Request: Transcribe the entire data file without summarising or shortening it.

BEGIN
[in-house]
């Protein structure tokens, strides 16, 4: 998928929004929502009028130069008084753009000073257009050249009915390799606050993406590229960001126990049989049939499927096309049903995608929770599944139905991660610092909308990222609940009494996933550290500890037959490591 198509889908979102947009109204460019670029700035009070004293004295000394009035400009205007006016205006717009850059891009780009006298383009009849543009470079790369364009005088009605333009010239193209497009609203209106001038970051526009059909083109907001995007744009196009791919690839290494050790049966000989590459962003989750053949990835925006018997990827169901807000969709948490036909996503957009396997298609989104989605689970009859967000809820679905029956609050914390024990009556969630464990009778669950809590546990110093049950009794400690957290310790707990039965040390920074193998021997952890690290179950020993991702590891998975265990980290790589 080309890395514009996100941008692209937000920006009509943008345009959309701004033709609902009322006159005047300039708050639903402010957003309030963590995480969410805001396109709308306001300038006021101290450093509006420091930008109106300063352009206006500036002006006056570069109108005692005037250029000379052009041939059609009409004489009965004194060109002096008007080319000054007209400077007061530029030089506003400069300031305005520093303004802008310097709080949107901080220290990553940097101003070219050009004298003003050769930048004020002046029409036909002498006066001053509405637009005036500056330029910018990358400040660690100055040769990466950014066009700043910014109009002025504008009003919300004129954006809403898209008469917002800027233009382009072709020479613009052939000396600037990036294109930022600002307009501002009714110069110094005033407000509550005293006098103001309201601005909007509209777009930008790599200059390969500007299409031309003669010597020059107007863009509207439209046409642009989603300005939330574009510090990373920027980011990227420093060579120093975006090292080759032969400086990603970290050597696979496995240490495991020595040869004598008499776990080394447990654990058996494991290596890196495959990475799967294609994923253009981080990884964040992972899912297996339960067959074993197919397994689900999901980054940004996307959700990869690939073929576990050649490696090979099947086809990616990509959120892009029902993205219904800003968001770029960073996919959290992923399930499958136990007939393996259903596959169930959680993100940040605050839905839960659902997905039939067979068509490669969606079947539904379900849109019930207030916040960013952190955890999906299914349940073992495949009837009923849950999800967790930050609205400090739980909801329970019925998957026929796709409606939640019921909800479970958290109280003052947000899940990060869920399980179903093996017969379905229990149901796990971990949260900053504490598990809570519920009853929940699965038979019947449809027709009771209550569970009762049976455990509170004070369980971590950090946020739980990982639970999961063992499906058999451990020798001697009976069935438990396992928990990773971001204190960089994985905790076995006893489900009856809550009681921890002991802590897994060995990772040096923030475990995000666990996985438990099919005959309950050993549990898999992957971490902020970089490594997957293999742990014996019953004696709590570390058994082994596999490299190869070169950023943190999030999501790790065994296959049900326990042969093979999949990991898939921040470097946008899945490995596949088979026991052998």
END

[in-house]
């Protein structure tokens, strides 16, 4: 998928929004929502009028130069008084753009000073257009050249009915390799606050993406590229960001126990049989049939499927096309049903995608929770599944139905991660610092909308990222609940009494996933550290500890037959490591 198509889908979102947009109204460019670029700035009070004293004295000394009035400009205007006016205006717009850059891009780009006298383009009849543009470079790369364009005088009605333009010239193209497009609203209106001038970051526009059909083109907001995007744009196009791919690839290494050790049966000989590459962003989750053949990835925006018997990827169901807000969709948490036909996503957009396997298609989104989605689970009859967000809820679905029956609050914390024990009556969630464990009778669950809590546990110093049950009794400690957290310790707990039965040390920074193998021997952890690290179950020993991702590891998975265990980290790589 080309890395514009996100941008692209937000920006009509943008345009959309701004033709609902009322006159005047300039708050639903402010957003309030963590995480969410805001396109709308306001300038006021101290450093509006420091930008109106300063352009206006500036002006006056570069109108005692005037250029000379052009041939059609009409004489009965004194060109002096008007080319000054007209400077007061530029030089506003400069300031305005520093303004802008310097709080949107901080220290990553940097101003070219050009004298003003050769930048004020002046029409036909002498006066001053509405637009005036500056330029910018990358400040660690100055040769990466950014066009700043910014109009002025504008009003919300004129954006809403898209008469917002800027233009382009072709020479613009052939000396600037990036294109930022600002307009501002009714110069110094005033407000509550005293006098103001309201601005909007509209777009930008790599200059390969500007299409031309003669010597020059107007863009509207439209046409642009989603300005939330574009510090990373920027980011990227420093060579120093975006090292080759032969400086990603970290050597696979496995240490495991020595040869004598008499776990080394447990654990058996494991290596890196495959990475799967294609994923253009981080990884964040992972899912297996339960067959074993197919397994689900999901980054940004996307959700990869690939073929576990050649490696090979099947086809990616990509959120892009029902993205219904800003968001770029960073996919959290992923399930499958136990007939393996259903596959169930959680993100940040605050839905839960659902997905039939067979068509490669969606079947539904379900849109019930207030916040960013952190955890999906299914349940073992495949009837009923849950999800967790930050609205400090739980909801329970019925998957026929796709409606939640019921909800479970958290109280003052947000899940990060869920399980179903093996017969379905229990149901796990971990949260900053504490598990809570519920009853929940699965038979019947449809027709009771209550569970009762049976455990509170004070369980971590950090946020739980990982639970999961063992499906058999451990020798001697009976069935438990396992928990990773971001204190960089994985905790076995006893489900009856809550009681921890002991802590897994060995990772040096923030475990995000666990996985438990099919005959309950050993549990898999992957971490902020970089490594997957293999742990014996019953004696709590570390058994082994596999490299190869070169950023943190999030999501790790065994296959049900326990042969093979999949990991898939921040470097946008899945490995596949088979026991052998």